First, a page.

FISCAL DEFICIT – TRADE DEFICIT = NER PRIVATE SAVINGS is true but is hidden but generally unknown. A department of Truth can look at things like this and put the plutocracy under the microscope to show how mean they are. Similarly the fraud of monetary easing etc. In fact this important function is missing in all governments.


  2. brodix Says:


    Love is free.
    Respect you still have to earn.

    I don’t think a department of truth, as a government function, would work very well. Consider the Supreme Court as how it might work.

    Name aside, what they had in South Africa was more a process of taking responsibility for what was known.

    I think the real issue is a point I raised in the Trigger Warnings thread, at SS. That we need to understand good and bad are not metaphysical absolutes, but basic biological binary code of attraction to the beneficial and repulsion of the detrimental. Single celled organisms can react to this polarity and multi celled ones consequently have very complex interplay between positive and negative aspects.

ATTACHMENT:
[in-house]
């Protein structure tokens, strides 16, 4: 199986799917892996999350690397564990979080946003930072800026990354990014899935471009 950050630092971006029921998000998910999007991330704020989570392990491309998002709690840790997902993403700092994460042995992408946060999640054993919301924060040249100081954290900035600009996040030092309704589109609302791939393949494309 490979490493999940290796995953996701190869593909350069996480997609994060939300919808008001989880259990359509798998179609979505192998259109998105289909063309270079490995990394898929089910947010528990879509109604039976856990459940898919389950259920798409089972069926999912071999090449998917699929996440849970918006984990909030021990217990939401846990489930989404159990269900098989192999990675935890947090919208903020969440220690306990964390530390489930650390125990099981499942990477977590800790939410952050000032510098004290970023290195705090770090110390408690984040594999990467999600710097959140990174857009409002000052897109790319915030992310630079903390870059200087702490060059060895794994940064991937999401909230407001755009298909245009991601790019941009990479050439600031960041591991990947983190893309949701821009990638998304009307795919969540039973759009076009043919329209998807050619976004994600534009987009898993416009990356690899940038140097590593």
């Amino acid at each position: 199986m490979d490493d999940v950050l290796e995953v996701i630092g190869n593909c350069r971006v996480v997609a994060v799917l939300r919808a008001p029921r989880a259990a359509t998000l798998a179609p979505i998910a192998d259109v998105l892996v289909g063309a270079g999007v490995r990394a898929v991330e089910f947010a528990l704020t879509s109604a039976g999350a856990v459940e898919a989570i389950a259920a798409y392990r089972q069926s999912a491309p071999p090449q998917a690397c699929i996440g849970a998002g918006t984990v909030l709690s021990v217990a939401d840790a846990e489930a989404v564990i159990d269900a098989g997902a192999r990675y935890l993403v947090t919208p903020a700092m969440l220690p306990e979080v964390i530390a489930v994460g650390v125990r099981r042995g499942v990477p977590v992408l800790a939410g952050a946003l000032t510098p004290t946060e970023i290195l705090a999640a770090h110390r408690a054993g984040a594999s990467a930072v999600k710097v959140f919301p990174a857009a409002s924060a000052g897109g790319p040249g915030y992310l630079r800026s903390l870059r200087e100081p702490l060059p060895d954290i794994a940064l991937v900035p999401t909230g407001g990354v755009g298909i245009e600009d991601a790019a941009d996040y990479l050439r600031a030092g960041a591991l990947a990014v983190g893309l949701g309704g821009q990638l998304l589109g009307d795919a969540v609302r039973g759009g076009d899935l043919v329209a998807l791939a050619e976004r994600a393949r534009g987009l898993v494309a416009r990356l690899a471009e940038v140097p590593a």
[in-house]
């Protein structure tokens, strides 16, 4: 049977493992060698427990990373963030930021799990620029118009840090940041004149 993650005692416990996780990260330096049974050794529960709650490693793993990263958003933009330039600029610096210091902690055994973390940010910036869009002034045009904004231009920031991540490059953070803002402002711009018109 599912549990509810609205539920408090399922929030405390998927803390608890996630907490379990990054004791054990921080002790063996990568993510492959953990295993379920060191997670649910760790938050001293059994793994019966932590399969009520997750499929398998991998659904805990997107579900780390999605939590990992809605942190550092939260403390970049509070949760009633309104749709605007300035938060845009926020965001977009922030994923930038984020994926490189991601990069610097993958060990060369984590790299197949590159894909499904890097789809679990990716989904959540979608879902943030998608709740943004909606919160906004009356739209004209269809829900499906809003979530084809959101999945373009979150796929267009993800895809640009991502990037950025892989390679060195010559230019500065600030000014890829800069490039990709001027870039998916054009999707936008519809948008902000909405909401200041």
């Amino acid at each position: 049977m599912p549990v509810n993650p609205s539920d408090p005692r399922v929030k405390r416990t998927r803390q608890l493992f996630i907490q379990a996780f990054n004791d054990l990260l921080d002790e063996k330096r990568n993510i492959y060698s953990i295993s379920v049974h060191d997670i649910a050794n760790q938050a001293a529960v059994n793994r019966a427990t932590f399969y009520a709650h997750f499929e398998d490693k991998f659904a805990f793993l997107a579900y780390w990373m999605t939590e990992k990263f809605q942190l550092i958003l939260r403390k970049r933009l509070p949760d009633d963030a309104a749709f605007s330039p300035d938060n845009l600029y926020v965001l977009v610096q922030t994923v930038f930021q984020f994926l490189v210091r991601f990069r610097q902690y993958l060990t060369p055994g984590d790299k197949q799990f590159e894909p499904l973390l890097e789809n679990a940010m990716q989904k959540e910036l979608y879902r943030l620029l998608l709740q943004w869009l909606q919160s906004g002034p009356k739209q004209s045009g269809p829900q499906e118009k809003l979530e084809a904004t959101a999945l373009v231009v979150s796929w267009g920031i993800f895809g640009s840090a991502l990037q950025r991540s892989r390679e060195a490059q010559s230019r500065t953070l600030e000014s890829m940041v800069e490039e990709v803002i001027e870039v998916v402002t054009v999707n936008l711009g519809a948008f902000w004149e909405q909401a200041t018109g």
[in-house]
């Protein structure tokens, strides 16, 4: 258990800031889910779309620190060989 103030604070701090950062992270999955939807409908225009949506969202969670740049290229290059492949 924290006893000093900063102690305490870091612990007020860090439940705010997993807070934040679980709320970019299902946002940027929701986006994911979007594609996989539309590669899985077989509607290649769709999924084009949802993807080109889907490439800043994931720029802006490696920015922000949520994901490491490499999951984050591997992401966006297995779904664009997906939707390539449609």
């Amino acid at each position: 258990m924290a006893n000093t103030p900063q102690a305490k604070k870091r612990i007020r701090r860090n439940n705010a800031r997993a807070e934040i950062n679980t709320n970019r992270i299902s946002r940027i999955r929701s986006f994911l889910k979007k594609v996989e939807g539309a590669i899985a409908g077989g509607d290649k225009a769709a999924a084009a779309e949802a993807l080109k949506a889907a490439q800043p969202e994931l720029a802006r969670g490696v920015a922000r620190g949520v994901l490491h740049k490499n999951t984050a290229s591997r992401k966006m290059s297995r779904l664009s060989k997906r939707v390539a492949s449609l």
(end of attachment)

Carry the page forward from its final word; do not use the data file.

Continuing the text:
Aside the arguments I raised in the SS comment, consider how it underlays all binary code; In that while good and bad are the emotional expression, yes and no are the intellectual quantification and the computer binary of on/off emerge from that.
    So all those grey areas of life are not just fuzzy views of some ideal and transcendent polarity of good and evil, but built up from innumerable elements.
    So as I observed on SS, if we had college courses exploring this as a bottom up process, with students relating how much it can be a function of everything from points of view, to quantity over-riding(i.e. too much of a good thing…), as the relation and differences between good and bad, then when they do get to personal issues, they would be much better informed and able to understand the issues and how that others will have different views and to better address them.